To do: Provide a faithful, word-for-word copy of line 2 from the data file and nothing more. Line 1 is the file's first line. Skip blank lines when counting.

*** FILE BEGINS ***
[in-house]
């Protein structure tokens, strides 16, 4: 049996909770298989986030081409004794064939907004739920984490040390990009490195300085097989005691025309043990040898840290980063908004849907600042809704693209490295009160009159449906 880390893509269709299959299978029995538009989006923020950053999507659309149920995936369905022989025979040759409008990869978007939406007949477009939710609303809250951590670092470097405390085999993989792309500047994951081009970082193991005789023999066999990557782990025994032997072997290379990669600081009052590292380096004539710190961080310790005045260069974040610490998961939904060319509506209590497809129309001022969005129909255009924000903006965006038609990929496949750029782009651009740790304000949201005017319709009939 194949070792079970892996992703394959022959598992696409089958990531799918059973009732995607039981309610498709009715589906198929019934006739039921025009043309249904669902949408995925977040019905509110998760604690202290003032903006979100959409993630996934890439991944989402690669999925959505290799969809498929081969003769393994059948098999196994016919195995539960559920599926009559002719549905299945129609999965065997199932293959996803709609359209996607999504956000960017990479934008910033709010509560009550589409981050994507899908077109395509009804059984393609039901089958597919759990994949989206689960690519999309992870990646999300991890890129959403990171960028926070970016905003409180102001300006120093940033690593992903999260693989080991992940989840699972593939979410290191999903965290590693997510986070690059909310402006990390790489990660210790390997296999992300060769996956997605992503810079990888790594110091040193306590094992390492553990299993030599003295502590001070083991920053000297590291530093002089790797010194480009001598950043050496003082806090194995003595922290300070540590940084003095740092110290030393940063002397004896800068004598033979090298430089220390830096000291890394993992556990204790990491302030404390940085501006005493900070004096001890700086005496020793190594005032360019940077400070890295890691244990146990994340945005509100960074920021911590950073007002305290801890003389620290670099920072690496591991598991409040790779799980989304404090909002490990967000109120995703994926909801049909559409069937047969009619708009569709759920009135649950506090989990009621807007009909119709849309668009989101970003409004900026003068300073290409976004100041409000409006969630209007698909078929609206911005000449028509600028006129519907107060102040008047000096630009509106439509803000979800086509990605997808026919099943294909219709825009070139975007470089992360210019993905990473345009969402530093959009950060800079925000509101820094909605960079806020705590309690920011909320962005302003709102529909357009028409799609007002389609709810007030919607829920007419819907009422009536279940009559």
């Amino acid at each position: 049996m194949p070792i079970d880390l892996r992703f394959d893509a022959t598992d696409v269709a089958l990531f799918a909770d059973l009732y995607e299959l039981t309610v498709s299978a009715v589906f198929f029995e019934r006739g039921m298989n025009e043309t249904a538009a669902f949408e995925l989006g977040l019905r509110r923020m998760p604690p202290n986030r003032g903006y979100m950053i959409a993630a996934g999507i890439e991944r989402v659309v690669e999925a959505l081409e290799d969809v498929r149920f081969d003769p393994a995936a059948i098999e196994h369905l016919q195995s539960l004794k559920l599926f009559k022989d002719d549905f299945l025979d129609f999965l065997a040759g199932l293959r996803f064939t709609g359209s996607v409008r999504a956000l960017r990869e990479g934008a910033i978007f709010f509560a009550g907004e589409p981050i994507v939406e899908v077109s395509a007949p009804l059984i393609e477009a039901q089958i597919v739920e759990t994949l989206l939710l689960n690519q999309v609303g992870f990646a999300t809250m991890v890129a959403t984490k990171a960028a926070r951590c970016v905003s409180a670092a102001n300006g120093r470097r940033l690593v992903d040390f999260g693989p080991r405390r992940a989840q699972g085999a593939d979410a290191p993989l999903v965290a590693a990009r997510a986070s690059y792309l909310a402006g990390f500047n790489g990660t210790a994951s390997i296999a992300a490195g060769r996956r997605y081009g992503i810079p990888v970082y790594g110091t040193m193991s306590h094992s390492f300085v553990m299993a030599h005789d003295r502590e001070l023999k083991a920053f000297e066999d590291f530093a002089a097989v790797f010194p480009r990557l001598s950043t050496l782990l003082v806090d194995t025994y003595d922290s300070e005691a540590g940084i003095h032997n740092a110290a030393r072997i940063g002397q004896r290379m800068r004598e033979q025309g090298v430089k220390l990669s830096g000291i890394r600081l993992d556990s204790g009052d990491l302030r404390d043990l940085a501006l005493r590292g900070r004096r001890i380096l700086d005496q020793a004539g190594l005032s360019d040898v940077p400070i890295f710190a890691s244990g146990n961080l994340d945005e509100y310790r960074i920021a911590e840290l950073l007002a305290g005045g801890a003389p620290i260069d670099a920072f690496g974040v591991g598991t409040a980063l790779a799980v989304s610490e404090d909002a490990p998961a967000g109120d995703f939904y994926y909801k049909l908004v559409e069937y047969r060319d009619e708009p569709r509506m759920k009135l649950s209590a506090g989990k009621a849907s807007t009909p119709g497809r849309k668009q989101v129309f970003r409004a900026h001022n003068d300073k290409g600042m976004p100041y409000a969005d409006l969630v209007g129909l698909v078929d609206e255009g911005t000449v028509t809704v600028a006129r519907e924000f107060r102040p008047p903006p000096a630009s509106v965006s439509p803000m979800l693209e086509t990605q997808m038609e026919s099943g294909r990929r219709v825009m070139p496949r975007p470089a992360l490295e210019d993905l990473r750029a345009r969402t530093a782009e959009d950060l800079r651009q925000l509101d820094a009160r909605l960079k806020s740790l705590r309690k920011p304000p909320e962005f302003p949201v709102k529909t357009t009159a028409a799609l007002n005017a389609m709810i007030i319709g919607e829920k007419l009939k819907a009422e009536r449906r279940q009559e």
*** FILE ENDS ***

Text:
């Protein structure tokens, strides 16, 4: 049996909770298989986030081409004794064939907004739920984490040390990009490195300085097989005691025309043990040898840290980063908004849907600042809704693209490295009160009159449906 880390893509269709299959299978029995538009989006923020950053999507659309149920995936369905022989025979040759409008990869978007939406007949477009939710609303809250951590670092470097405390085999993989792309500047994951081009970082193991005789023999066999990557782990025994032997072997290379990669600081009052590292380096004539710190961080310790005045260069974040610490998961939904060319509506209590497809129309001022969005129909255009924000903006965006038609990929496949750029782009651009740790304000949201005017319709009939 194949070792079970892996992703394959022959598992696409089958990531799918059973009732995607039981309610498709009715589906198929019934006739039921025009043309249904669902949408995925977040019905509110998760604690202290003032903006979100959409993630996934890439991944989402690669999925959505290799969809498929081969003769393994059948098999196994016919195995539960559920599926009559002719549905299945129609999965065997199932293959996803709609359209996607999504956000960017990479934008910033709010509560009550589409981050994507899908077109395509009804059984393609039901089958597919759990994949989206689960690519999309992870990646999300991890890129959403990171960028926070970016905003409180102001300006120093940033690593992903999260693989080991992940989840699972593939979410290191999903965290590693997510986070690059909310402006990390790489990660210790390997296999992300060769996956997605992503810079990888790594110091040193306590094992390492553990299993030599003295502590001070083991920053000297590291530093002089790797010194480009001598950043050496003082806090194995003595922290300070540590940084003095740092110290030393940063002397004896800068004598033979090298430089220390830096000291890394993992556990204790990491302030404390940085501006005493900070004096001890700086005496020793190594005032360019940077400070890295890691244990146990994340945005509100960074920021911590950073007002305290801890003389620290670099920072690496591991598991409040790779799980989304404090909002490990967000109120995703994926909801049909559409069937047969009619708009569709759920009135649950506090989990009621807007009909119709849309668009989101970003409004900026003068300073290409976004100041409000409006969630209007698909078929609206911005000449028509600028006129519907107060102040008047000096630009509106439509803000979800086509990605997808026919099943294909219709825009070139975007470089992360210019993905990473345009969402530093959009950060800079925000509101820094909605960079806020705590309690920011909320962005302003709102529909357009028409799609007002389609709810007030919607829920007419819907009422009536279940009559």